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DAHL v. ENGLISH

March 30, 1983

DAVID B. DAHL, ET AL., PLAINTIFFS,
v.
RONALD S. ENGLISH. ET AL., DEFENDANTS. KENNETH BOBROW, ET AL., PLAINTIFFS, V. RONALD S. ENGLISH, ET AL., DEFENDANTS.



The opinion of the court was delivered by: McGARR, Chief Judge.

MEMORANDUM OPINION AND ORDER

This consolidated action is before the court on two separate motions to dismiss. Plaintiffs, in two separate, but virtually identical, five-count amended complaints, allege violations of federal and Illinois state securities laws (Counts I and II), common law fraud (Count III), breach of fiduciary duty (Count IV), and negligence (Count V) against the defendants.*fn1 The action involves the sale by the defendant corporations to the individual plaintiffs of original works of art in lithographic plate form. In addition to the corporate defendants and their president, Ronald English, the defendants include two art appraisers, Sigmund Rothschild and F. Peter Rose,*fn2 and the New York law firm of Burns, Van Kirk, Greene & Kafer, as well as several individual partners and associates of the firm.*fn3 The English defendants have moved to dismiss Counts I-III of the amended complaints on various grounds. Several of the Burns. Van Kirk defendants have similarly moved to dismiss Count II.

For purposes of a motion to dismiss, the allegations of plaintiffs' amended complaints must be taken as true. Grand Opera Co. v. Twentieth Century-Fox Film Corp., 235 F.2d 303 (7th Cir. 1956). Although the amended complaints include no exhibits, both plaintiffs and the English defendants have attached exhibits to their memoranda. Rule 12(b) of the Federal Rules of Civil Procedure requires that where matters outside the pleading are presented to and not excluded by the court, a rule 12(b)(6) motion must be treated as one for summary judgment. To avoid the effect of this rule, the court has not considered the exhibits in making its decision on these motions.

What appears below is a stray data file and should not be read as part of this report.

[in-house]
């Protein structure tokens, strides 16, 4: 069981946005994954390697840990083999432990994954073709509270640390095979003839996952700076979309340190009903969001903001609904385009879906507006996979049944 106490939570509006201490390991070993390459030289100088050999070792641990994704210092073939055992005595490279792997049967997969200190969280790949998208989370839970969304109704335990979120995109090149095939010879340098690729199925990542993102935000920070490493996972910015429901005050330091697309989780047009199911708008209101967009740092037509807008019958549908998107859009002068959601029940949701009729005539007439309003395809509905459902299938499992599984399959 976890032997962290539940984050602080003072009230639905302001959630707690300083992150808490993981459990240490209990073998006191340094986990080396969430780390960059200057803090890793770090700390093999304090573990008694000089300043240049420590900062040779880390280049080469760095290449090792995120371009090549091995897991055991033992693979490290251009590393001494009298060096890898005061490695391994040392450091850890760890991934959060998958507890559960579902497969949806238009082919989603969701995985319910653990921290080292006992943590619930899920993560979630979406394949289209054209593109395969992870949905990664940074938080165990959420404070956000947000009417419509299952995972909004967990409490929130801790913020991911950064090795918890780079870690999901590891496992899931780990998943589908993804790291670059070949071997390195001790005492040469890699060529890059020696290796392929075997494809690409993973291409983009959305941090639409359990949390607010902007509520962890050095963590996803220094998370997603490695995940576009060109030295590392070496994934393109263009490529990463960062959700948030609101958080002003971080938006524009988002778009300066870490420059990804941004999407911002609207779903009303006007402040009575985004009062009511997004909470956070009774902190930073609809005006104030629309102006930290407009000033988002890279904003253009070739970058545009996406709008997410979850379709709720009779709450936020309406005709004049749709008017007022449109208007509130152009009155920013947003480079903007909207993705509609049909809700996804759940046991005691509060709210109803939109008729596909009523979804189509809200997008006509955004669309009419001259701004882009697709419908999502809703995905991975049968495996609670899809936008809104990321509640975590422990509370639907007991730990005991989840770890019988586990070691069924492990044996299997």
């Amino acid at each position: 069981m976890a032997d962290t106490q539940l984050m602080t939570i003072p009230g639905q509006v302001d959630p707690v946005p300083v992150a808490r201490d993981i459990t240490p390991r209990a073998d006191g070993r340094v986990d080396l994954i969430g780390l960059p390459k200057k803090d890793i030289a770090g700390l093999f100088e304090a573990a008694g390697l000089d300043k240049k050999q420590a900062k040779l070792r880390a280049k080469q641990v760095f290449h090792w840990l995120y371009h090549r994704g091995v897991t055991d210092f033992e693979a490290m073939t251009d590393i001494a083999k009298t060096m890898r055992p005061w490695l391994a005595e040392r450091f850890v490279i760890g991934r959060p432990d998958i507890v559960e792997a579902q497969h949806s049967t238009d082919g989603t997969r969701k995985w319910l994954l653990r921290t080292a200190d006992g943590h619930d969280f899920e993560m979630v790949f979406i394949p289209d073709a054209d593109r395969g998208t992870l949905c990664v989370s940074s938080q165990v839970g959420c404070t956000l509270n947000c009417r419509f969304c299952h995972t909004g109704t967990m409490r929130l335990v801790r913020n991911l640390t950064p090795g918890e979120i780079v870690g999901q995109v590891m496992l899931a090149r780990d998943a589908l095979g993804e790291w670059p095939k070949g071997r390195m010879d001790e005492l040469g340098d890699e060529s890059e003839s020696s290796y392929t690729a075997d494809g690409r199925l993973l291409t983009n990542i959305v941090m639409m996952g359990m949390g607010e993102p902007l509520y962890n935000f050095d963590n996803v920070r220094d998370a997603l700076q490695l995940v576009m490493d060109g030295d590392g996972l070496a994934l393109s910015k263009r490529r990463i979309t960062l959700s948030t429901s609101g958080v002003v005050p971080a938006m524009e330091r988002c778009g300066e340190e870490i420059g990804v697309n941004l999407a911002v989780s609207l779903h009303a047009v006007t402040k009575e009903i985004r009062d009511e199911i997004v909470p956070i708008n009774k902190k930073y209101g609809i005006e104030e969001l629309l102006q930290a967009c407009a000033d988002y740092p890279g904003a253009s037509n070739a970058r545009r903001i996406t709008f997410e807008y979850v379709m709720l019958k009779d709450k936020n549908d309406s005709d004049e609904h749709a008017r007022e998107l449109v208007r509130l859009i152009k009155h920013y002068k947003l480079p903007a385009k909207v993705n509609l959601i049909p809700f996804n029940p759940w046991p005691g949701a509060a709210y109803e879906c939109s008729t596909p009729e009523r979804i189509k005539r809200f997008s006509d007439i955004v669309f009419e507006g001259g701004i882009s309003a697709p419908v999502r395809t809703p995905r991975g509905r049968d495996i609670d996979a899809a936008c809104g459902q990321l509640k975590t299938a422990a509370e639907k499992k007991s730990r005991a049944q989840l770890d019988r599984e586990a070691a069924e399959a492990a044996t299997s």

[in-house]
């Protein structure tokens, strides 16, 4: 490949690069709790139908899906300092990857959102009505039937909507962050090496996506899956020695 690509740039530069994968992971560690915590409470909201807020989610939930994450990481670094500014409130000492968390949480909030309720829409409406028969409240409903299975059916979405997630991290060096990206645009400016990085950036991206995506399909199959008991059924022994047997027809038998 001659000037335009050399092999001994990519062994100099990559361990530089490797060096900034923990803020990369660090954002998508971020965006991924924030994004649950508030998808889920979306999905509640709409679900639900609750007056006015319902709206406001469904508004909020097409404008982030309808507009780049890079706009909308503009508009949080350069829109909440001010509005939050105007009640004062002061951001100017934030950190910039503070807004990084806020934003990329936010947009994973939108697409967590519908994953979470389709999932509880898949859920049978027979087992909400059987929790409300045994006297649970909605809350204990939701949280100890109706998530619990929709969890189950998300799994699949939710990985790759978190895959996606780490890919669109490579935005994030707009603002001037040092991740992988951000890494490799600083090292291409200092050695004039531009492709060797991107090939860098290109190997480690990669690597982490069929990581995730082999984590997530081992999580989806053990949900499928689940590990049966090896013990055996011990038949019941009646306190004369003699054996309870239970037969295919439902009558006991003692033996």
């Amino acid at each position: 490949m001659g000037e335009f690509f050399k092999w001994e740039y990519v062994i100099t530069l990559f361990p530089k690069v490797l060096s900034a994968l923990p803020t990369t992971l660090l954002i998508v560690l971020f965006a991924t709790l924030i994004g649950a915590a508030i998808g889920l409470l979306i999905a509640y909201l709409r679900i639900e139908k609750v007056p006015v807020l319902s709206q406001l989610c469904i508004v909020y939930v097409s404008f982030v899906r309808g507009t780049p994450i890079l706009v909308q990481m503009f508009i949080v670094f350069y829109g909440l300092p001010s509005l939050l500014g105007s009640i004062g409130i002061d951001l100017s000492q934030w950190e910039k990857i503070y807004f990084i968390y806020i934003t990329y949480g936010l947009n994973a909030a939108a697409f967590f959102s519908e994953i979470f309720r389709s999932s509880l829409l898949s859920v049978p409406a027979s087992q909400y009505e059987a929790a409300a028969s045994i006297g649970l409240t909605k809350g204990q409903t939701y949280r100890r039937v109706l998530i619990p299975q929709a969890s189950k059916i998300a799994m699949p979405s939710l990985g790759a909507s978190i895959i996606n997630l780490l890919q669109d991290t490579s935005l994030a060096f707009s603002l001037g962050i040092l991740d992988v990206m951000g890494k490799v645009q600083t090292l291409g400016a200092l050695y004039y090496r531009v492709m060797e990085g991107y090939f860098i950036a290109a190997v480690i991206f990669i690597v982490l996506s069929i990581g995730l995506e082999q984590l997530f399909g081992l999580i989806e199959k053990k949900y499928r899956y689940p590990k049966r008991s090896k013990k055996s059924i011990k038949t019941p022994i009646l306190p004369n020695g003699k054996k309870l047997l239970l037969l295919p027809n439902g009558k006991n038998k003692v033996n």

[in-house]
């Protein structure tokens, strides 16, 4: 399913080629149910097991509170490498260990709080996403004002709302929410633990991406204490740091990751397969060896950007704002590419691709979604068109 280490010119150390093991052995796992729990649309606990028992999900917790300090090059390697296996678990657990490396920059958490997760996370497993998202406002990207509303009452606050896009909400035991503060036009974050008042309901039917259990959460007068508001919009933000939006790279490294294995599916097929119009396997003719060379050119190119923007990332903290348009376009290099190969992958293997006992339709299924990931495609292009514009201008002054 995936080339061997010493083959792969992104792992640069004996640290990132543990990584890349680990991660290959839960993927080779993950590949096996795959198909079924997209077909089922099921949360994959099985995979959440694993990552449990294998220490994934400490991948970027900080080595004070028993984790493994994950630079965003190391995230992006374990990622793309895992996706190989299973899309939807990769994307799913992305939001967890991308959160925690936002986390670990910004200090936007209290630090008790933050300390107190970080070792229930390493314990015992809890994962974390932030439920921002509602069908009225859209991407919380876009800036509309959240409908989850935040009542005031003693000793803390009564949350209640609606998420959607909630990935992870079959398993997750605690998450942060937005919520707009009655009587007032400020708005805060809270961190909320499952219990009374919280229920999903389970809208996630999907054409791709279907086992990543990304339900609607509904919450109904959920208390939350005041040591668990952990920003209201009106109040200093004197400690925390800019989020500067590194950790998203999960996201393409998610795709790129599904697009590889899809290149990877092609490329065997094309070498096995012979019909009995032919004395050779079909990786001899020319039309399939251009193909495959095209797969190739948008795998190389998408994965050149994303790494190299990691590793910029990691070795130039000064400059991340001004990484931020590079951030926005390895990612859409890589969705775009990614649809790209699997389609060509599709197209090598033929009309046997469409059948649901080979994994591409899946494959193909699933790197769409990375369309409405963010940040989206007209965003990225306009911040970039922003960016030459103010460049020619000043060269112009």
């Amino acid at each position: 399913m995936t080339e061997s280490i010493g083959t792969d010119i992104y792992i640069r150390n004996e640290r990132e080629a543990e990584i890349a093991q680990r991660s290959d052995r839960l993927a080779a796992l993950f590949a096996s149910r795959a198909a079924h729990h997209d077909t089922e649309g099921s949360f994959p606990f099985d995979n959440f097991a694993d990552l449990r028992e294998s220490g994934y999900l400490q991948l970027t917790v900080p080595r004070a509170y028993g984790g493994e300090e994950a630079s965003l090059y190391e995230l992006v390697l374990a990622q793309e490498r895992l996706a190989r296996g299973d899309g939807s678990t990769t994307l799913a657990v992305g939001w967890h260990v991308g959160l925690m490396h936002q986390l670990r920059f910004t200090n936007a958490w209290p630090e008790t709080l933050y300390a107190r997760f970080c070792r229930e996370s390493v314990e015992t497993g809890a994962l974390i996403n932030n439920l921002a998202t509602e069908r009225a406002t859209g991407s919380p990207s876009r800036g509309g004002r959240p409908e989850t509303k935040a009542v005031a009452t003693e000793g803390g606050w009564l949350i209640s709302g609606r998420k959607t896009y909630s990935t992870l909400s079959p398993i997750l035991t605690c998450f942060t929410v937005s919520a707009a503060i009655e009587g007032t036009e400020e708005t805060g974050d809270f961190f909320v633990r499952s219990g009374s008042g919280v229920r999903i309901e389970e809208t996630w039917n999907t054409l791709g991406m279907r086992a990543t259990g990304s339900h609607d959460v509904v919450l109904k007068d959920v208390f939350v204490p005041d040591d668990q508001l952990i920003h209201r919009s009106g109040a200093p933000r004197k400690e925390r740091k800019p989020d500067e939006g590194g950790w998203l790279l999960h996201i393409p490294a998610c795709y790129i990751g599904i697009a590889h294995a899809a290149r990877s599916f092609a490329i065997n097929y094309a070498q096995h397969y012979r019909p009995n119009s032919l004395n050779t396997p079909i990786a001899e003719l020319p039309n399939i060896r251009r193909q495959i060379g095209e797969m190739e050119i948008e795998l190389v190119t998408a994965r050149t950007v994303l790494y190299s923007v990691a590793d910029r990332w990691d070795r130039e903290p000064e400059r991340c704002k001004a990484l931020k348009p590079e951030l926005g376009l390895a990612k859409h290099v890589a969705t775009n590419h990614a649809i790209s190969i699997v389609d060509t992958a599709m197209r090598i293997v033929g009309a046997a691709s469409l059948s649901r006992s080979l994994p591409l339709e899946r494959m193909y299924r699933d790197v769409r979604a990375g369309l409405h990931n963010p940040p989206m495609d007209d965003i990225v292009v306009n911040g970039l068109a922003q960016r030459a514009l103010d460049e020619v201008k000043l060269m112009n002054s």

Counts I and II

Count I alleges violations of federal securities law, 15 U.S.C. § 77q, 78j(b). and rule 10b-5, while Count II alleges violations of Illinois securities laws. Ill.Rev.Stat. ch. 121 1/2, § 137.12. In determining whether a violation of the above provisions exists, the threshold question is whether the transaction involved the purchase and sale of a "security."

The federal securities acts define a security with a list of specific commercial transactions as well as a catch-all classification, "investment contract." See 15 U.S.C. § 77b(1), 78c(a)(10). Since the instant transaction clearly does not fall within one of the specific transactions, it must be determined to be an investment contract if the securities claims alleged in the amended complaints are to survive. The Supreme Court in SEC v. W.J. Howey Co., 328 U.S. 293, 66 S.Ct. 1100, 90 L.Ed. 1244 (1946), set forth the test for finding an investment contract: "whether the scheme involves an investment of money in a common enterprise with profits to come solely from the efforts of others." Id. at 301, 66 S.Ct. at 1104. Because the instant transaction fails at the outset to meet the "common enterprise" requirement, the court need not determine whether plaintiffs anticipated profits to come solely from the efforts of others.